Lofty mountain scenery, a seemingly endless coastline, and splendid islands scattered about in the Aegean, Ionian, and Mediterranean Seas help make Greece one of the planet's favorite travel destinations. Located on the tip of the Balkan peninsula, Greece offers guests warm Hellenic hospitality and fantastic local cuisine. Along with its geographic appeal, Greece is characterized by sun-washed buildings surrounded by blue sea and sky, olive groves, ancient ruins, and idyllic villages.
A visit to this Southern European nation means connecting to a classic past that has significantly influenced the arts, sports, philosophy, politics, and even the language of the modern western world. Late April to early November is prime travel time for Greece. However, the calendar stays filled with festivals and special events most anytime. Sunny weather dominates May to October, and the islands are best then for sunning and swimming.
The Best Places to Stay
- For the perfect island experience, plan to stay on Crete, the largest Greek island by far and located in the gorgeous Aegean Sea. Guests here enjoy both rugged mountains and white sandy beaches. A variety of hotels dot the island's northern coast, and a few are sprinkled along the southern coast.
- Luxurious hotels and elegant restaurants are typical of the island of Santorini. They are set among the Cycladic whitewashed houses and picturesque landscape. Most, but not all accommodations here are high-end. The most expensive places to stay on Santorini are the cliffside towns of Fira and Oia where the views are so amazing. Find more budget-friendly options inland or in Perissa on the south coast.
- To experience plenty of history and culture, spend time in the sprawling city of Athens. Lots of ancient ruins are around to explore, yet, at the same time, it is a modern metropolis. Athens offers travelers a variety of accommodations to fit many needs. Most are located in the surrounding areas of the Acropolis Athens and southeast of the main train station.
- Corfu, the second largest Ionian Island faces Italy across the Ionian Sea. The island is popular for its history and its beaches. Accommodations here range from expensive hotels to budget and mid-range resorts and guesthouses.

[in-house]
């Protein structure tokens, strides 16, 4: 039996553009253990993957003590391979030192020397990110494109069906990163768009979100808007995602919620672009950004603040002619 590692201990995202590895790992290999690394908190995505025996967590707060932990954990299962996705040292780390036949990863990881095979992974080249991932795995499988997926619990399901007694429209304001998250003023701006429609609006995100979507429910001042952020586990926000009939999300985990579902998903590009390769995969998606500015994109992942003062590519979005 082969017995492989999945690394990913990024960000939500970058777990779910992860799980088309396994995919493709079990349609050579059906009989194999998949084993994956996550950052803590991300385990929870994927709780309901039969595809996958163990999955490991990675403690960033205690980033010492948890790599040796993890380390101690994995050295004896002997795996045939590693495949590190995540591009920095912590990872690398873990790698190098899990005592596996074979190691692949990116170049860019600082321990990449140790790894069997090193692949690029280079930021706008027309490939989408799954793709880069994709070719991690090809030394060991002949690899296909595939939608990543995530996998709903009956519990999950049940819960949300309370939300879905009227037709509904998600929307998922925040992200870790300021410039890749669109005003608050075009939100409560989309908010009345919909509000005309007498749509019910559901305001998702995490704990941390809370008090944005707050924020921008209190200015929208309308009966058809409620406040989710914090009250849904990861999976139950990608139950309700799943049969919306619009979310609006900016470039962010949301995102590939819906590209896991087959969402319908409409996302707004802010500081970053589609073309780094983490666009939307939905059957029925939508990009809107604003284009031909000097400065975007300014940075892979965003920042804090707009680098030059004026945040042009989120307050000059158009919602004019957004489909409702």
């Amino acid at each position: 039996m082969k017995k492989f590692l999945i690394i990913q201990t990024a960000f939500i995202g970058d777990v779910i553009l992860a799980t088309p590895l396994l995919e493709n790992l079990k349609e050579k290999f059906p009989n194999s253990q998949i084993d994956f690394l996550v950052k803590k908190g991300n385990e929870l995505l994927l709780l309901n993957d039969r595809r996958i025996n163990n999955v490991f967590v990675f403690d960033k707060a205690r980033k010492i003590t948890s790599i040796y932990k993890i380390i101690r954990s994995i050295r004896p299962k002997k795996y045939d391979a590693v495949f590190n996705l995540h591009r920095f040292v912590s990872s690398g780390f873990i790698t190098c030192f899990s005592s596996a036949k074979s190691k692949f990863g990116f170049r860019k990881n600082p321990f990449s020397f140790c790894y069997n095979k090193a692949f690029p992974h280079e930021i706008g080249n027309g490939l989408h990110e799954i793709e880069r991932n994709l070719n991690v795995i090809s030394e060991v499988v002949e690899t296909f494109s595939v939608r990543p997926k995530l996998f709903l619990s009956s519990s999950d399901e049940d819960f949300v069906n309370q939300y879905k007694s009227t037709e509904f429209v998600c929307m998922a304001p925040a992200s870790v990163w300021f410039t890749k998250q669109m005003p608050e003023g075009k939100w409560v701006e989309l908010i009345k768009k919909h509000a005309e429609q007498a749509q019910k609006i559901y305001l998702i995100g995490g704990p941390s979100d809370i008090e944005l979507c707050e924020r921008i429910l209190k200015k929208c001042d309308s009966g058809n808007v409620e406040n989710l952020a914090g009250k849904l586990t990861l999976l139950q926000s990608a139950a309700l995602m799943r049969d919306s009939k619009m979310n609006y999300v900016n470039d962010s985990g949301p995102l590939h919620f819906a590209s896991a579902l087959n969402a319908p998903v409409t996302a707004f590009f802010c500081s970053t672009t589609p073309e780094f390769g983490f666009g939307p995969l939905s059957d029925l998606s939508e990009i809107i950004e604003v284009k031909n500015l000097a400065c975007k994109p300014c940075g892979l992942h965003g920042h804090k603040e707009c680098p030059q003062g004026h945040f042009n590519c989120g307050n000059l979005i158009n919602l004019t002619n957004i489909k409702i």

Exciting Activities to Try
Go spelunking (cave exploring) at Melissani Cave. This craggy cave near Karavomilos is known for its immense beauty. The four kilometer-long cave was formed over centuries as water ate away at the soft rocks. Explorers can enter the cave via a tunnel.
Explore the island of Crete's Samaria Gorge. This unique gorge is a nature lover's dream. Although it's 16 kilometers in length, the gorge is a mere 4 meters wide in some spots. Choose a trek or walk the length of the gorge in about seven hours.
Climb one of the world's most famous mountains, Mount Olympus. Much Greek mythology surrounds the place where Zeus and Hades supposedly ruled. The highest peak is Mytikas at 2918 meters. Mount Olympus is located between Thessaly and Macedonia.
For an afternoon filled with adventure, head to Lake Plastira in the Lardista region of Greece. This man made lake is surrounded by natural beauty. Go canoeing or rafting, and hike or ride horses along the trails near the lake.
For the ultimate hike, find the Corfu trail on the beautiful island of Corfu. The dirt tracks trail weaves past a variety of landscapes like turquoise lagoons and summits with stunning vistas.
Sights You Can't Miss
Visit Santorini to admire the iconic Greek architecture surrounded by picture- postcard beauty. The island is popular as a haven for honeymooners. Cycladic homes and churches surrounded by turquoise water glisten in the Greek sun.
While in Athens, be sure to tour the Acropolis. It dominates the skyline and is one of Greece's top attractions. History buffs and art lovers alike will appreciate the architecture of the glistening marble, Doric columns, and Athena's Parthenon.
Be inspired with a visit to the Archeological site of Delphi. It's a top attraction and a UNESCO World Heritage Site. Delphi is located on Mount Parnassus about 180 kilometers outside of Athens. It's known as the place where those of old times came to worship Apollo, the Greek god of healing, light, music, and prophecy.
To see an amazing feat of engineering, don't miss the Corinth Canal that connects the Gulf of Corinth with the Saronic Gulf out in the Aegean Sea. The ancient Roman emperor Nero started the project that was finished in the 19th century. Still, in working order, spectators can sometimes see ships traveling through.